• http://www.banking4tomorrow.com/ Brett King

    Sy, all good points. The issue bitcoin has isn’t really any of these issues in my opinion. Bitcoin was on fire until the point that people started talking about XBT/BTC hitting USD $1 million equivalent for 1 BTC. At that point the inflationary characteristic of Bitcoin and the mining limitations in terms of supply, meant it was potentially more valuable to horde Bitcoin as an asset, than to spend it as a currency. At that point in time, Bitcoin’s effectiveness as a challenger currency was massively harmed because circulation was decimated, and no one was spending it. The only way for Bitcoin to become an effective competitor to other currencies is purely adoption and utilization – if you’re holding your Bitcoins you’re not spending them, and the currency is not circulating, thus it’s not going to get enough critical mass to build widespread trust and adoption.

    The blockchain concept, however, works independently of Bitcoin. It doesn’t make Bitcoin less impactful or less revolutionary, but as a tech it has more promise than Bitcoin which has had the wind taken out of it’s sales because the designers and the community didn’t factor in speculation and hoarding into the equation.

  • http://www.sytaylor.net sytaylor

    Agree Brett – in fact Tim Swanson (@ofnumbers) has some excellent charts that show Bitcoin isn’t liquid, it’s just being hoarded or used as profit for miners and is a circular economy.

    My follow up will be “things wrong with Bitcoin” or what it needs to do to go mainstream or something to that effect.

    I also didn’t ham up enough the role of a Ripple, Stellar or Eris in the short term for banks :)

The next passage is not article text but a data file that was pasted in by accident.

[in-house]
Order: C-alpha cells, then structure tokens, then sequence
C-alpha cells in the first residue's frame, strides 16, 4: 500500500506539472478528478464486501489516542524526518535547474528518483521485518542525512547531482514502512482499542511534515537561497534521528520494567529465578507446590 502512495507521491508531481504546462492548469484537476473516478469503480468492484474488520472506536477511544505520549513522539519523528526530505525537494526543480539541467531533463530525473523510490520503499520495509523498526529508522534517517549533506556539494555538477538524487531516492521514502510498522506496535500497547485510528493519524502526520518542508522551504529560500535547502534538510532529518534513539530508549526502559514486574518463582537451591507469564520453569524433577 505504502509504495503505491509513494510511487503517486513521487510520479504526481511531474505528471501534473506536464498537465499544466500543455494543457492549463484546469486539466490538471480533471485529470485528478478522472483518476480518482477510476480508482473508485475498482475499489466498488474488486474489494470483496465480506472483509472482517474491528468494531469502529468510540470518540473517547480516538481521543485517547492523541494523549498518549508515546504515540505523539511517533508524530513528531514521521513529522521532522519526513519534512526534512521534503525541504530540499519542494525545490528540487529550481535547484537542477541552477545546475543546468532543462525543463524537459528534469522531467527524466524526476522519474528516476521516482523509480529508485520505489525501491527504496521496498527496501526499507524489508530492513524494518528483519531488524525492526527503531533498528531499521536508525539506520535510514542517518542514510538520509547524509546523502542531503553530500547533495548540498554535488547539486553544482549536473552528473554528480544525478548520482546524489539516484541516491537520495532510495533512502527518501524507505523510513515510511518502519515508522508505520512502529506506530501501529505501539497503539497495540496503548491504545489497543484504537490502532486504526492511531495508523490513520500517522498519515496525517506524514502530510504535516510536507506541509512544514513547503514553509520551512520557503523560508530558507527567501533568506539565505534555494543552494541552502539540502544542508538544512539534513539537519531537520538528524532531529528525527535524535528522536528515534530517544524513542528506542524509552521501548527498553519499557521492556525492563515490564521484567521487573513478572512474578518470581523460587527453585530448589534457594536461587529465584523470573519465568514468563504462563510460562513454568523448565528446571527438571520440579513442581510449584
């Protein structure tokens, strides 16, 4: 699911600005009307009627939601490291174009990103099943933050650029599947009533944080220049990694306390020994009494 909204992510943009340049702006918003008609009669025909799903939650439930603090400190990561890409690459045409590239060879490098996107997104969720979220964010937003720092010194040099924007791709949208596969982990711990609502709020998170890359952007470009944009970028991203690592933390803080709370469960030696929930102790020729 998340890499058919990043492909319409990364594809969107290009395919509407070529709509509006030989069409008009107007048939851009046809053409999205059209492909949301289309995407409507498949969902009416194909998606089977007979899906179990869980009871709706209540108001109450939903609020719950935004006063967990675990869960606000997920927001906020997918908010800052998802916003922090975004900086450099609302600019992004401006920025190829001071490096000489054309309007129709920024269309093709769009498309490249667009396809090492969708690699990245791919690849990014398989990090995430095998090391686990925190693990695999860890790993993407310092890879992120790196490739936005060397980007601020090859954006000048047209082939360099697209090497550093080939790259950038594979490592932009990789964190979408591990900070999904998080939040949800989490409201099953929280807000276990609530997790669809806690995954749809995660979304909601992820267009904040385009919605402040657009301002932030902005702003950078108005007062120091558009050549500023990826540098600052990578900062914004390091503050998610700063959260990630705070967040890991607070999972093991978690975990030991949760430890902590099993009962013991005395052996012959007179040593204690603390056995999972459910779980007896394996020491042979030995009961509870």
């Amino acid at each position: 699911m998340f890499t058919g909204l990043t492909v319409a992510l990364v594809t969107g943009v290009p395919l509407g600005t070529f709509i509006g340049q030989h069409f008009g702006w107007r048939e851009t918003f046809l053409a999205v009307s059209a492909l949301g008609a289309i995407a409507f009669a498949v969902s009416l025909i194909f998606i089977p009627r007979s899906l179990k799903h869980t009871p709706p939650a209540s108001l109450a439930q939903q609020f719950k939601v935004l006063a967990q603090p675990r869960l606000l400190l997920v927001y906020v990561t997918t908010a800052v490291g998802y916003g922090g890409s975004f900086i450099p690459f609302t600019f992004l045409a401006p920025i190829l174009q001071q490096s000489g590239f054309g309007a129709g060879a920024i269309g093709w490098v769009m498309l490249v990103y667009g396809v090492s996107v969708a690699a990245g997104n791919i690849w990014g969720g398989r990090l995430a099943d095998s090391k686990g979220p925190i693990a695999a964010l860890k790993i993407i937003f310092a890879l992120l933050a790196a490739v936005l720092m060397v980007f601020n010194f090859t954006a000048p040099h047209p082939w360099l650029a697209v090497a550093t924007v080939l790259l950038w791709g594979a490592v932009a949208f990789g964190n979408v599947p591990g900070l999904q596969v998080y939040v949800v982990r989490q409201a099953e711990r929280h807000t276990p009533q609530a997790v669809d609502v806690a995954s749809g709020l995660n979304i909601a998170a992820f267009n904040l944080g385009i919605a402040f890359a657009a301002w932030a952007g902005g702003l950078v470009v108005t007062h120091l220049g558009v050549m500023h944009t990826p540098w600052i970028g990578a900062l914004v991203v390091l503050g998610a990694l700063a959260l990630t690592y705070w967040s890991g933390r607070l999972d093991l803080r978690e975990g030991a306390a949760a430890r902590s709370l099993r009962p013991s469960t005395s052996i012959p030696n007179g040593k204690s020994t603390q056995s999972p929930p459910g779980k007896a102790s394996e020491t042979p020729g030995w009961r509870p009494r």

• http://www.sytaylor.net sytaylor

    But then – what else is there that has the hashing power (Scale) and permissionless nature of Bitcoin?

    Those properties are at least interesting. Granted, they’re not proven.

  • fmastr

    both interesting – but that doesn’t mean one won’t be far more relevant than the other.

  • http://financialcryptography.com/ iang

    As with any uncertain future, an intelligent person can likely argue it both ways convincingly. What separates discourse from action is making a bet on which way it goes.

    Luckily, it seems that this time such a bet is neither costly nor exclusive. A large institution such as a bank can happily invest in blockchain, bitcoin and alternate methods. One, a few, or all, without serious costs! Better yet, most or all of their learning will be readily transportable across the different technologies, because the real lessons are in what you can do, not in how good each offering is.

    The real reasons why the banks argue that the blockchain is interesting and bitcoin will fail are simple knee-jerk competitive considerations. We can ignore those, as they won’t markedly effect the landscape. Or surface them for what they are. Once said, let’s move on and look at your bet.

    “Where do you want to transact today?”

  • http://www.innopay.com Douwe Lycklama

    Good post! Bitcoin as currency still holds a future but we need imagination, the other angle of ‘technology side’ is easier to see for banks. EBA just published last week a good information paper on this, giving this angle some structure, framed from a payments & transaction banking point of view. https://www.abe-eba.eu/downloads/knowledge-and-research/EBA_20150511_EBA_Cryptotechnologies_a_major_IT_innovation_v1.0.pdf

  • Pinar Emirdag

    Good post indeed. Liking blockchain but not bitcoin is easy for some for sure – due to a variety of reasons which include convenience. Feels like a very fast train with all the buzz around bitcoin, blockchain, cryptoledgers etc! Someone recently told me that this whole thing could be a good case study in group-think. I think these concepts will start converging soon enough, as the real applications emerge, real life advantages/challenges surface, and the need for dismissing one or the other becomes irrelevant.